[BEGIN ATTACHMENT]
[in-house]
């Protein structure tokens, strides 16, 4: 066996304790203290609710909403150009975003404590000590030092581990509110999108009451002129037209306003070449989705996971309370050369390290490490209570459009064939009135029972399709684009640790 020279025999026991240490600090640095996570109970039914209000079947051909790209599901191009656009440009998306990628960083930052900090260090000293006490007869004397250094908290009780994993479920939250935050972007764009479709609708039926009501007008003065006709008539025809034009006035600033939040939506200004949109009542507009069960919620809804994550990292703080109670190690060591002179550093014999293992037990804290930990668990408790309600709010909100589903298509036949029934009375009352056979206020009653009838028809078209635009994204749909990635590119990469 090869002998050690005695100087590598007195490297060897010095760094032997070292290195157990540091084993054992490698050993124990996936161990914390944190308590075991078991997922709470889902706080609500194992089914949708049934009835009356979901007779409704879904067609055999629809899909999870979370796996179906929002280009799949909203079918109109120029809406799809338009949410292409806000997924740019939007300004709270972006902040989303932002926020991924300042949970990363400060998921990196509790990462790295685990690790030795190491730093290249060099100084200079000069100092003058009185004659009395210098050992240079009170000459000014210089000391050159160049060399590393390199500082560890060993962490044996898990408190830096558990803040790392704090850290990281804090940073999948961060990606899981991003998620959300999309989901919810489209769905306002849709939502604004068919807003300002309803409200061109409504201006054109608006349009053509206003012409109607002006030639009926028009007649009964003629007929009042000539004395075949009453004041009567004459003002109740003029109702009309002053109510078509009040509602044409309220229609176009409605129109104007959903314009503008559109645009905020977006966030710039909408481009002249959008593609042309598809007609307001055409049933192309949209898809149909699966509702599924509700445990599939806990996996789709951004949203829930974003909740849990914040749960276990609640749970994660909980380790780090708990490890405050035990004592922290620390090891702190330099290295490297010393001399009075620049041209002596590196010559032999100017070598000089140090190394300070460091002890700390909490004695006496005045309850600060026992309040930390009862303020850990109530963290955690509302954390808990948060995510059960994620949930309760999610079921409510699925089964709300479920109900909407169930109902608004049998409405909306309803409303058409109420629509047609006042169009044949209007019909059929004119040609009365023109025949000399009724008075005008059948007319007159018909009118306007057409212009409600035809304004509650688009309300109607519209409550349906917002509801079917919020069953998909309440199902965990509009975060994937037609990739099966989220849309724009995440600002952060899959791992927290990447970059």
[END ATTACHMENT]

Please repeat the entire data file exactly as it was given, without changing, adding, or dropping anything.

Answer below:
[in-house]
């Protein structure tokens, strides 16, 4: 066996304790203290609710909403150009975003404590000590030092581990509110999108009451002129037209306003070449989705996971309370050369390290490490209570459009064939009135029972399709684009640790 020279025999026991240490600090640095996570109970039914209000079947051909790209599901191009656009440009998306990628960083930052900090260090000293006490007869004397250094908290009780994993479920939250935050972007764009479709609708039926009501007008003065006709008539025809034009006035600033939040939506200004949109009542507009069960919620809804994550990292703080109670190690060591002179550093014999293992037990804290930990668990408790309600709010909100589903298509036949029934009375009352056979206020009653009838028809078209635009994204749909990635590119990469 090869002998050690005695100087590598007195490297060897010095760094032997070292290195157990540091084993054992490698050993124990996936161990914390944190308590075991078991997922709470889902706080609500194992089914949708049934009835009356979901007779409704879904067609055999629809899909999870979370796996179906929002280009799949909203079918109109120029809406799809338009949410292409806000997924740019939007300004709270972006902040989303932002926020991924300042949970990363400060998921990196509790990462790295685990690790030795190491730093290249060099100084200079000069100092003058009185004659009395210098050992240079009170000459000014210089000391050159160049060399590393390199500082560890060993962490044996898990408190830096558990803040790392704090850290990281804090940073999948961060990606899981991003998620959300999309989901919810489209769905306002849709939502604004068919807003300002309803409200061109409504201006054109608006349009053509206003012409109607002006030639009926028009007649009964003629007929009042000539004395075949009453004041009567004459003002109740003029109702009309002053109510078509009040509602044409309220229609176009409605129109104007959903314009503008559109645009905020977006966030710039909408481009002249959008593609042309598809007609307001055409049933192309949209898809149909699966509702599924509700445990599939806990996996789709951004949203829930974003909740849990914040749960276990609640749970994660909980380790780090708990490890405050035990004592922290620390090891702190330099290295490297010393001399009075620049041209002596590196010559032999100017070598000089140090190394300070460091002890700390909490004695006496005045309850600060026992309040930390009862303020850990109530963290955690509302954390808990948060995510059960994620949930309760999610079921409510699925089964709300479920109900909407169930109902608004049998409405909306309803409303058409109420629509047609006042169009044949209007019909059929004119040609009365023109025949000399009724008075005008059948007319007159018909009118306007057409212009409600035809304004509650688009309300109607519209409550349906917002509801079917919020069953998909309440199902965990509009975060994937037609990739099966989220849309724009995440600002952060899959791992927290990447970059």